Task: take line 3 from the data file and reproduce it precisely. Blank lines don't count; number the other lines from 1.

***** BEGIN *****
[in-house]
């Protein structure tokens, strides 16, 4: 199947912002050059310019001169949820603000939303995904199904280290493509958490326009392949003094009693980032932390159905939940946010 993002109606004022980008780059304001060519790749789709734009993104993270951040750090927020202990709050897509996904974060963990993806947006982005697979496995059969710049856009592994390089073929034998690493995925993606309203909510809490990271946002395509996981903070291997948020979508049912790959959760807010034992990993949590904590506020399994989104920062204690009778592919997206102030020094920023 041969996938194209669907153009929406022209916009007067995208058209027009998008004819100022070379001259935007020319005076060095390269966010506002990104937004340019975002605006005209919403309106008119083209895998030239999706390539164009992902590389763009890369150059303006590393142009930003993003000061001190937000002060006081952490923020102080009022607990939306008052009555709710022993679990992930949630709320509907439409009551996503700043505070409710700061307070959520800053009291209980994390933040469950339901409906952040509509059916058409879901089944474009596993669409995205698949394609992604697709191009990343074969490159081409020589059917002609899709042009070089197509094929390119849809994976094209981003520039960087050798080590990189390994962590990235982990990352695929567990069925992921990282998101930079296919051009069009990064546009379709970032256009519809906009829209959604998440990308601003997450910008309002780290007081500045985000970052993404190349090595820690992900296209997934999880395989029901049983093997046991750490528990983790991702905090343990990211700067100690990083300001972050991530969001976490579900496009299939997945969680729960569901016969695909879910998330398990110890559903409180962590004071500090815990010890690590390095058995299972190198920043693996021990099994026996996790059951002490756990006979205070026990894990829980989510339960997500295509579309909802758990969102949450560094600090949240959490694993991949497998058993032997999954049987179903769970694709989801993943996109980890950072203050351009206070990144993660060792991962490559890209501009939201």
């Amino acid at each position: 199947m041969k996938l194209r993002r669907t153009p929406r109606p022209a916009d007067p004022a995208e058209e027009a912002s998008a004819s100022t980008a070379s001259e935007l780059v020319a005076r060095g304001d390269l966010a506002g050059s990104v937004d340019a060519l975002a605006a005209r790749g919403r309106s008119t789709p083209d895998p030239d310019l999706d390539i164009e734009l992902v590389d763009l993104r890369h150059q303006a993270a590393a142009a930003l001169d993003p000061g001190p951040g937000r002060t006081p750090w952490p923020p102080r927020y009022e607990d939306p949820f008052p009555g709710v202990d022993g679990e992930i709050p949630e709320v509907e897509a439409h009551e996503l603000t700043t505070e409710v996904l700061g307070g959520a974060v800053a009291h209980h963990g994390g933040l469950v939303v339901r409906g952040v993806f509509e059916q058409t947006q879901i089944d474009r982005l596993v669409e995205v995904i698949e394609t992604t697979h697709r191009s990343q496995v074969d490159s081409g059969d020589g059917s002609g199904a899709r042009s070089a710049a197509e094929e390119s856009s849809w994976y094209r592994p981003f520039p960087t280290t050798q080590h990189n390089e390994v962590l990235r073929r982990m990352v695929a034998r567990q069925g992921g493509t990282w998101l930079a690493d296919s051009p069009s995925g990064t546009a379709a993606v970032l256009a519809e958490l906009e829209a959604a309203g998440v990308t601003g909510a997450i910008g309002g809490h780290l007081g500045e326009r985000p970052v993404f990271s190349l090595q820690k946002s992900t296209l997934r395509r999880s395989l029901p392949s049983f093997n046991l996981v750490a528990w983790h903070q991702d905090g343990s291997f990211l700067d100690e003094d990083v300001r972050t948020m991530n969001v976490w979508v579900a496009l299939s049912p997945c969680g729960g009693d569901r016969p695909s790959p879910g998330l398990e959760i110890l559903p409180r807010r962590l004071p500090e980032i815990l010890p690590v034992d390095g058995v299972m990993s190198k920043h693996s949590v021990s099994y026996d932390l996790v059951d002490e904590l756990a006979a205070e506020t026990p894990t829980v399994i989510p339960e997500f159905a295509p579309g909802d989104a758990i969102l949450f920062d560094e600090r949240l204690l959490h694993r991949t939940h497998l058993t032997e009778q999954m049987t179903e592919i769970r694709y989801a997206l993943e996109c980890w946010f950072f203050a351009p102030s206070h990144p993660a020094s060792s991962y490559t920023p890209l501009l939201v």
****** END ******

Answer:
């Amino acid at each position: 199947m041969k996938l194209r993002r669907t153009p929406r109606p022209a916009d007067p004022a995208e058209e027009a912002s998008a004819s100022t980008a070379s001259e935007l780059v020319a005076r060095g304001d390269l966010a506002g050059s990104v937004d340019a060519l975002a605006a005209r790749g919403r309106s008119t789709p083209d895998p030239d310019l999706d390539i164009e734009l992902v590389d763009l993104r890369h150059q303006a993270a590393a142009a930003l001169d993003p000061g001190p951040g937000r002060t006081p750090w952490p923020p102080r927020y009022e607990d939306p949820f008052p009555g709710v202990d022993g679990e992930i709050p949630e709320v509907e897509a439409h009551e996503l603000t700043t505070e409710v996904l700061g307070g959520a974060v800053a009291h209980h963990g994390g933040l469950v939303v339901r409906g952040v993806f509509e059916q058409t947006q879901i089944d474009r982005l596993v669409e995205v995904i698949e394609t992604t697979h697709r191009s990343q496995v074969d490159s081409g059969d020589g059917s002609g199904a899709r042009s070089a710049a197509e094929e390119s856009s849809w994976y094209r592994p981003f520039p960087t280290t050798q080590h990189n390089e390994v962590l990235r073929r982990m990352v695929a034998r567990q069925g992921g493509t990282w998101l930079a690493d296919s051009p069009s995925g990064t546009a379709a993606v970032l256009a519809e958490l906009e829209a959604a309203g998440v990308t601003g909510a997450i910008g309002g809490h780290l007081g500045e326009r985000p970052v993404f990271s190349l090595q820690k946002s992900t296209l997934r395509r999880s395989l029901p392949s049983f093997n046991l996981v750490a528990w983790h903070q991702d905090g343990s291997f990211l700067d100690e003094d990083v300001r972050t948020m991530n969001v976490w979508v579900a496009l299939s049912p997945c969680g729960g009693d569901r016969p695909s790959p879910g998330l398990e959760i110890l559903p409180r807010r962590l004071p500090e980032i815990l010890p690590v034992d390095g058995v299972m990993s190198k920043h693996s949590v021990s099994y026996d932390l996790v059951d002490e904590l756990a006979a205070e506020t026990p894990t829980v399994i989510p339960e997500f159905a295509p579309g909802d989104a758990i969102l949450f920062d560094e600090r949240l204690l959490h694993r991949t939940h497998l058993t032997e009778q999954m049987t179903e592919i769970r694709y989801a997206l993943e996109c980890w946010f950072f203050a351009p102030s206070h990144p993660a020094s060792s991962y490559t920023p890209l501009l939201v």